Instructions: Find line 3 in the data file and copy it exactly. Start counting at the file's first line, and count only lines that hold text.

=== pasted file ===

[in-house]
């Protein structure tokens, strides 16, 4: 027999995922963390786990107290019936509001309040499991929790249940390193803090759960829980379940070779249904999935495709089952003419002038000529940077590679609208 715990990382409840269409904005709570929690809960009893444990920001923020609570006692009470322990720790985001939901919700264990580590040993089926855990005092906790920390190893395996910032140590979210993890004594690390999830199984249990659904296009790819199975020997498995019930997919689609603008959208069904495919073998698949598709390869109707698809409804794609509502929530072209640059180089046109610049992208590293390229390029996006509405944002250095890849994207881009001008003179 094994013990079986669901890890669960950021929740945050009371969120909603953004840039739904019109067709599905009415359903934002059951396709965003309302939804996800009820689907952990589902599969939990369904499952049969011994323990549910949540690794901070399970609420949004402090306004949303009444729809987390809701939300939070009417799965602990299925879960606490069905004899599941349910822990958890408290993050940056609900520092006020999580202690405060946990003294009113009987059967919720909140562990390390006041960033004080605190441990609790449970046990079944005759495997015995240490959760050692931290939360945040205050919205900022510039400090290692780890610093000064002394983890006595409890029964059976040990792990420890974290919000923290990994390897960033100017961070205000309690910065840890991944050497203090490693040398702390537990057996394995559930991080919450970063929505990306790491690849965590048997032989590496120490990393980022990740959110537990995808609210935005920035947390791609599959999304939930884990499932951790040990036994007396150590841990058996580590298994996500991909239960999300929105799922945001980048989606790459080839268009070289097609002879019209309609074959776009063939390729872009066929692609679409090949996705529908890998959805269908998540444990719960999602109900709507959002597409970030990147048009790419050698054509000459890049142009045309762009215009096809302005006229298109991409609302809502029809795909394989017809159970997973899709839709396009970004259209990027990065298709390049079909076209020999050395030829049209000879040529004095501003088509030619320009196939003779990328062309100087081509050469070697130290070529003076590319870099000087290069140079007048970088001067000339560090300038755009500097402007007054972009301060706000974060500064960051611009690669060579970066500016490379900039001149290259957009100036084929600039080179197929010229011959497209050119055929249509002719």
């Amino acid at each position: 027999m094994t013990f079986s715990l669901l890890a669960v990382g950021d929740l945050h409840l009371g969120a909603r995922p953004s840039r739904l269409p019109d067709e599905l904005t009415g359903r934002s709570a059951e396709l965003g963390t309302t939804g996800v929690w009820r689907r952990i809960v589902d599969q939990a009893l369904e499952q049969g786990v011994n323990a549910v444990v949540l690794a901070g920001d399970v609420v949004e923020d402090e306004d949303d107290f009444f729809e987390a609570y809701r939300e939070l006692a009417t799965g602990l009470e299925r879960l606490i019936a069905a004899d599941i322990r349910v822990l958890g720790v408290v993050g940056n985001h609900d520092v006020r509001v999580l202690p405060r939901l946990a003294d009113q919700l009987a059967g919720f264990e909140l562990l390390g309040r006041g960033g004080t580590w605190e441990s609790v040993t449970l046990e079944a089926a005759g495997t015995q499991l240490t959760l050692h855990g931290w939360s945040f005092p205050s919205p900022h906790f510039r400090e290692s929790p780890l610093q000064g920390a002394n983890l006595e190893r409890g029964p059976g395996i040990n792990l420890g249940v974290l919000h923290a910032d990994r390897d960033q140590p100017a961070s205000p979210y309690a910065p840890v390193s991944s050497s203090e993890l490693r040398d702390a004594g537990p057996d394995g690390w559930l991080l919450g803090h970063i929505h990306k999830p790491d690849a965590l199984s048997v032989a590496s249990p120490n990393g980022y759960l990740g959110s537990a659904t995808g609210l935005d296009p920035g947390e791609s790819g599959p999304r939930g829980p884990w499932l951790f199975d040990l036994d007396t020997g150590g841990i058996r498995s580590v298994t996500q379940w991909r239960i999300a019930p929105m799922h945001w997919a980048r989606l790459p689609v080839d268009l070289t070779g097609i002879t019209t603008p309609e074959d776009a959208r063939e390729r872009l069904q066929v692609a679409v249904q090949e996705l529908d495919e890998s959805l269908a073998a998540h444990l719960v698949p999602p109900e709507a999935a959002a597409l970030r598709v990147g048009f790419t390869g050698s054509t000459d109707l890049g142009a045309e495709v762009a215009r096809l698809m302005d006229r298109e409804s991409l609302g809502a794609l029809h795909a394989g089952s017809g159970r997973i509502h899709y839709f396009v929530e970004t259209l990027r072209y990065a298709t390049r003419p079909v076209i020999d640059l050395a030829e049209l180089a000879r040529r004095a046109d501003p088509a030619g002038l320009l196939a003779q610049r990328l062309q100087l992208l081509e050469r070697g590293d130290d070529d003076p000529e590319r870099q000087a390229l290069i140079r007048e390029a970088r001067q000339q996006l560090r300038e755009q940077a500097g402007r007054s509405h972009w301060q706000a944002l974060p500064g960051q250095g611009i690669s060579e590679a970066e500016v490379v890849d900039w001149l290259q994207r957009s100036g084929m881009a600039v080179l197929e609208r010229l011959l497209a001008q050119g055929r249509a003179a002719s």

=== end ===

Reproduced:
């Amino acid at each position: 027999m094994t013990f079986s715990l669901l890890a669960v990382g950021d929740l945050h409840l009371g969120a909603r995922p953004s840039r739904l269409p019109d067709e599905l904005t009415g359903r934002s709570a059951e396709l965003g963390t309302t939804g996800v929690w009820r689907r952990i809960v589902d599969q939990a009893l369904e499952q049969g786990v011994n323990a549910v444990v949540l690794a901070g920001d399970v609420v949004e923020d402090e306004d949303d107290f009444f729809e987390a609570y809701r939300e939070l006692a009417t799965g602990l009470e299925r879960l606490i019936a069905a004899d599941i322990r349910v822990l958890g720790v408290v993050g940056n985001h609900d520092v006020r509001v999580l202690p405060r939901l946990a003294d009113q919700l009987a059967g919720f264990e909140l562990l390390g309040r006041g960033g004080t580590w605190e441990s609790v040993t449970l046990e079944a089926a005759g495997t015995q499991l240490t959760l050692h855990g931290w939360s945040f005092p205050s919205p900022h906790f510039r400090e290692s929790p780890l610093q000064g920390a002394n983890l006595e190893r409890g029964p059976g395996i040990n792990l420890g249940v974290l919000h923290a910032d990994r390897d960033q140590p100017a961070s205000p979210y309690a910065p840890v390193s991944s050497s203090e993890l490693r040398d702390a004594g537990p057996d394995g690390w559930l991080l919450g803090h970063i929505h990306k999830p790491d690849a965590l199984s048997v032989a590496s249990p120490n990393g980022y759960l990740g959110s537990a659904t995808g609210l935005d296009p920035g947390e791609s790819g599959p999304r939930g829980p884990w499932l951790f199975d040990l036994d007396t020997g150590g841990i058996r498995s580590v298994t996500q379940w991909r239960i999300a019930p929105m799922h945001w997919a980048r989606l790459p689609v080839d268009l070289t070779g097609i002879t019209t603008p309609e074959d776009a959208r063939e390729r872009l069904q066929v692609a679409v249904q090949e996705l529908d495919e890998s959805l269908a073998a998540h444990l719960v698949p999602p109900e709507a999935a959002a597409l970030r598709v990147g048009f790419t390869g050698s054509t000459d109707l890049g142009a045309e495709v762009a215009r096809l698809m302005d006229r298109e409804s991409l609302g809502a794609l029809h795909a394989g089952s017809g159970r997973i509502h899709y839709f396009v929530e970004t259209l990027r072209y990065a298709t390049r003419p079909v076209i020999d640059l050395a030829e049209l180089a000879r040529r004095a046109d501003p088509a030619g002038l320009l196939a003779q610049r990328l062309q100087l992208l081509e050469r070697g590293d130290d070529d003076p000529e590319r870099q000087a390229l290069i140079r007048e390029a970088r001067q000339q996006l560090r300038e755009q940077a500097g402007r007054s509405h972009w301060q706000a944002l974060p500064g960051q250095g611009i690669s060579e590679a970066e500016v490379v890849d900039w001149l290259q994207r957009s100036g084929m881009a600039v080179l197929e609208r010229l011959l497209a001008q050119g055929r249509a003179a002719s």